It seems justified to say that Hannibal Lecter is one of the most legendary villains of the horror genre of all time, particularly Sir Anthony Hopkins' portrayal of the character, seen first in the 1991 film The Silence Of The Lambs. When it was released, it was met with huge critical acclaim that praised Sir Anthony's and co-star Jodie Foster's performances and its thrilling plot. So it may come as a surprise that the man behind the book on which the film is based, author Thomas Harris, has never seen it.
Talking to Deadline, director of The Silence Of The Lambs Jonathan Demme explained why Harris chose not to watch the movie despite having told him that he was the perfect choice to helm and that the cast he'd selected was "sublime". The reason? He wanted to keep writing his books the way he envisioned them without the film skewing his ideas.
"It turned out that he had really been struck when John le Carré saw an episode of the BBC adaptation of his book, with Alec Guinness in the role of Smiley. Le Carré said he could never write Smiley again, because now Alec Guinness owns him," Demme told the publication. "Tom was afraid of a great performance that would take the character away from his imagination."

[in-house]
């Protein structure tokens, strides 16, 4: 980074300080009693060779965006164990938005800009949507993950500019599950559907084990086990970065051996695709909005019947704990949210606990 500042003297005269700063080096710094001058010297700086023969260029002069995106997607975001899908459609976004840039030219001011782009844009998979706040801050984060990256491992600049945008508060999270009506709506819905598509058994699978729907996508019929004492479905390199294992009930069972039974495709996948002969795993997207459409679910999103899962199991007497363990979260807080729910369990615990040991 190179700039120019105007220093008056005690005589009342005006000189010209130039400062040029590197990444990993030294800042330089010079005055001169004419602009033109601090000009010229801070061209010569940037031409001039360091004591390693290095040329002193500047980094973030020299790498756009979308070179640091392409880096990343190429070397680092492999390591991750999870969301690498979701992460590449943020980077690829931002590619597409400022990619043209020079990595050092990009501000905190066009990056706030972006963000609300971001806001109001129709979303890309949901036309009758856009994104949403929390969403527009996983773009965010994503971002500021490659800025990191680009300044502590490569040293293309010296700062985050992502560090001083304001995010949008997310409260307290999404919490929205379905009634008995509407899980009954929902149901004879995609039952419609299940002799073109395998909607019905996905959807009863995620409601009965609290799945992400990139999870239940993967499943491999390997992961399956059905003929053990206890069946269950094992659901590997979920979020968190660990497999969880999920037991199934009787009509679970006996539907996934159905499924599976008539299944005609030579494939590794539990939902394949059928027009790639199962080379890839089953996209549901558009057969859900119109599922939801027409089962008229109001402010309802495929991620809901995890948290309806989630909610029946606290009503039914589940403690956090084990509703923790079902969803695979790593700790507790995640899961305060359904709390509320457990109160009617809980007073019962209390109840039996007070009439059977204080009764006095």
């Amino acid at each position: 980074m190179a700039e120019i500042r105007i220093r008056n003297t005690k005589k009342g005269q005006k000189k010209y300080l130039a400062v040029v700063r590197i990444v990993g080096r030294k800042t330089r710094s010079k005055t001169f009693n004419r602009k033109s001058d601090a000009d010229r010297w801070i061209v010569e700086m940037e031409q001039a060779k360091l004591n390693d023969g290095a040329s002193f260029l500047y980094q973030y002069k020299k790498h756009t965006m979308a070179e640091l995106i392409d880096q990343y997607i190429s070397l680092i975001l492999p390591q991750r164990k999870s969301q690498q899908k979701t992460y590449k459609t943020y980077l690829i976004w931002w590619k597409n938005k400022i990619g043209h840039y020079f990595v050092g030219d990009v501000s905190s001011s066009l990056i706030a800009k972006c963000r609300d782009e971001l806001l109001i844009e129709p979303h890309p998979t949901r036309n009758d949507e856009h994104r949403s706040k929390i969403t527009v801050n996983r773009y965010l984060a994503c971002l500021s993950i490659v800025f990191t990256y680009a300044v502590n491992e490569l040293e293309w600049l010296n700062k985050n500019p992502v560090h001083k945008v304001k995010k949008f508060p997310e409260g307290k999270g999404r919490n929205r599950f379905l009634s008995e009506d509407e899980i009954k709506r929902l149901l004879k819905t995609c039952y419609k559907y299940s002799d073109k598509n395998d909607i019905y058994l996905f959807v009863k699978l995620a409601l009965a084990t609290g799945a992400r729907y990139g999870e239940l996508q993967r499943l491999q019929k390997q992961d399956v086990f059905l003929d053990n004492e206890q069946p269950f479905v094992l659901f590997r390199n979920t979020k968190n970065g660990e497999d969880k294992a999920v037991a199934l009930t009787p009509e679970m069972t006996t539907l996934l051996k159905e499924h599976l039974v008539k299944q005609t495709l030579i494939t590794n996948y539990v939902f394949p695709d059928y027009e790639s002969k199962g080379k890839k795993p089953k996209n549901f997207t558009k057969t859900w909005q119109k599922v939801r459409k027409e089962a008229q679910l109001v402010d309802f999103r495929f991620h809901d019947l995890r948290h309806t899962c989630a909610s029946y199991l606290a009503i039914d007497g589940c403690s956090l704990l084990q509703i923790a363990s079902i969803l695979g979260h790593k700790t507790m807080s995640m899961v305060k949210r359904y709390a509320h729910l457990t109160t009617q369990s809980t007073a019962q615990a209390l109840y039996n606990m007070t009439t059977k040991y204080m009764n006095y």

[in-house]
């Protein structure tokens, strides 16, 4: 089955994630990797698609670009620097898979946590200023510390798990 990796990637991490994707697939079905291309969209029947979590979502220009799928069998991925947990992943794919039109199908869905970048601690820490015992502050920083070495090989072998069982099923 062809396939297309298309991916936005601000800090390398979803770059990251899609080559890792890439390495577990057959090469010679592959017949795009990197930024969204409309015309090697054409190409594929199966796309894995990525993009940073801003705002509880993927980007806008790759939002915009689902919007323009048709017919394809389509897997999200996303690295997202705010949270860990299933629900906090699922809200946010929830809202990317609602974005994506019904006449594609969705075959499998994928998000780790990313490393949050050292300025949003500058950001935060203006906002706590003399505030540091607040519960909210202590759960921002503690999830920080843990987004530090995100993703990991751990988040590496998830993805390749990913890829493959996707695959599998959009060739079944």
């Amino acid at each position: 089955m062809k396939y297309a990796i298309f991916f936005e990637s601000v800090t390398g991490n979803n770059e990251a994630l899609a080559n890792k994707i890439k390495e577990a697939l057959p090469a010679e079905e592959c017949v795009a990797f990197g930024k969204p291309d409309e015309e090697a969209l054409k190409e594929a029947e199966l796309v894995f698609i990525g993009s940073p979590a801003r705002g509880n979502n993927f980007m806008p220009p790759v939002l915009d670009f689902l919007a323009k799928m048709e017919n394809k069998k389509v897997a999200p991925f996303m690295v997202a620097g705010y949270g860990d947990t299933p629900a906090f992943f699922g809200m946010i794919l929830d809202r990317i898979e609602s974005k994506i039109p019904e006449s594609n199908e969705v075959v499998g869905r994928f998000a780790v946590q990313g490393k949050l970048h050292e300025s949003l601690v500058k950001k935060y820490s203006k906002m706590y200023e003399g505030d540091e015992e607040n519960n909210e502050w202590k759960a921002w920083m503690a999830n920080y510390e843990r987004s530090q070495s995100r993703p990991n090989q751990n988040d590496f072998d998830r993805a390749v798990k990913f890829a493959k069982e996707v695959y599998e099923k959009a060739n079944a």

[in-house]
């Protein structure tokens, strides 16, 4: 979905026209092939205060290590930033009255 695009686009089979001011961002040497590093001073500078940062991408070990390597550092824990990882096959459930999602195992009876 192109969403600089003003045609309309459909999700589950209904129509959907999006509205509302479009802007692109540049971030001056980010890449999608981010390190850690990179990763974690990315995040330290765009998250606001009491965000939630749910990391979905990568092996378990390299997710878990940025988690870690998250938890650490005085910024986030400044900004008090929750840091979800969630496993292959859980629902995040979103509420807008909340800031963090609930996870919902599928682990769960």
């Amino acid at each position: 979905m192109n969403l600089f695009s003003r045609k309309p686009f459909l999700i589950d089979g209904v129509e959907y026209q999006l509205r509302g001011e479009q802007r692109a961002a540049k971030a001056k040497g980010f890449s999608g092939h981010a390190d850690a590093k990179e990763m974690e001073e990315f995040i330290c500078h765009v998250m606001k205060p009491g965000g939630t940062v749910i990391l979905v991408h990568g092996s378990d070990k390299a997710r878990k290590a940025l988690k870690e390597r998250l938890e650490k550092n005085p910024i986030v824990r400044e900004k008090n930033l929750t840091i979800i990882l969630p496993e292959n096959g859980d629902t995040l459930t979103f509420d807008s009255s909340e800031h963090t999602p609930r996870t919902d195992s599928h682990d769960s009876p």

Considering Hopkins' praised performance as Hannibal Lecter in the drama, it was arguably a wise decision that Harris made not to watch The Silence Of The Lambs. After that movie, Harris went on to write 1999's Hannibal and 2006's Hannibal Rising (which were also turned into films), thus drawing the story he started with 1981's Red Dragon to a satisfying conclusion.
However, if he had seen Demme's film, it may have been difficult for him to try and get past (and future incarnations) of his iconic character after seeing Sir Anthony's portrayal, possibly leaving us with merely two books instead of four.
This Valentine's Day marked the 25th anniversary of The Silence Of The Lambs' release in the US, so there has been a lot of information about the original film emerging since the 14th. Such as how the initial ending to the script was much darker than the one that ended up in the movie.
The Silence Of The Lambs we all know ends when Lecter, from a payphone in the tropics, congratulates Agent Starling (Foster) and warns her not to hunt him, ending the call by saying he has to go because he is having a friend for dinner, as he watches his hospital tormenter, Dr Chilton, get off a plane. However, the original ending scripted by writer Ted Tally was a little less vague... and a lot more ominous.
In that version, Lecter is cutting orange segments with a knife, while he speaks to Starling. As he hangs up the phone, the shot widens and the audience discovers that he's at a desk in a book-lined office. There is the body of a bodyguard on the floor and Chilton is tied up in a chair across from him. Lecter rises, slowly, as he approaches his terrified victim, knife in hand, as he utters: "Shall we begin?"
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